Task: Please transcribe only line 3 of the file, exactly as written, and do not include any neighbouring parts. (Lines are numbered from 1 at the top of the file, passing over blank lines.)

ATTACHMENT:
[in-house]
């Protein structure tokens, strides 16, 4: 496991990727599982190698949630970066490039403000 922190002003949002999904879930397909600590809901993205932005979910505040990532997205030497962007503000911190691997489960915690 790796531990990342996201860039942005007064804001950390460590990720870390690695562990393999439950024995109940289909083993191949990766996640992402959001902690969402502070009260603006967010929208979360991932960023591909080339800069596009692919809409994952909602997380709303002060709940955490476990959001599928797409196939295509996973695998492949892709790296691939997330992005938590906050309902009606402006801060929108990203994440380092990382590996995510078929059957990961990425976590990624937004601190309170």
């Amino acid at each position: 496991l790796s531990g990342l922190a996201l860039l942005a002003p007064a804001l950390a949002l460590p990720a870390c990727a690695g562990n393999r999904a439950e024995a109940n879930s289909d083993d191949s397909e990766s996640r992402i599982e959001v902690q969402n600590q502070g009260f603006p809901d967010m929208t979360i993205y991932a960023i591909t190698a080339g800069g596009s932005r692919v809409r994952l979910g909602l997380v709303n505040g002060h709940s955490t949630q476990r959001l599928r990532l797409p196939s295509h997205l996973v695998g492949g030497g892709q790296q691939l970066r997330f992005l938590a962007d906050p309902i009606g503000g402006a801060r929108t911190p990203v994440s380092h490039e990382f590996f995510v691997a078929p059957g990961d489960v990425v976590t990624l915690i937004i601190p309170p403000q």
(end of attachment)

């Amino acid at each position: 496991l790796s531990g990342l922190a996201l860039l942005a002003p007064a804001l950390a949002l460590p990720a870390c990727a690695g562990n393999r999904a439950e024995a109940n879930s289909d083993d191949s397909e990766s996640r992402i599982e959001v902690q969402n600590q502070g009260f603006p809901d967010m929208t979360i993205y991932a960023i591909t190698a080339g800069g596009s932005r692919v809409r994952l979910g909602l997380v709303n505040g002060h709940s955490t949630q476990r959001l599928r990532l797409p196939s295509h997205l996973v695998g492949g030497g892709q790296q691939l970066r997330f992005l938590a962007d906050p309902i009606g503000g402006a801060r929108t911190p990203v994440s380092h490039e990382f590996f995510v691997a078929p059957g990961d489960v990425v976590t990624l915690i937004i601190p309170p403000q």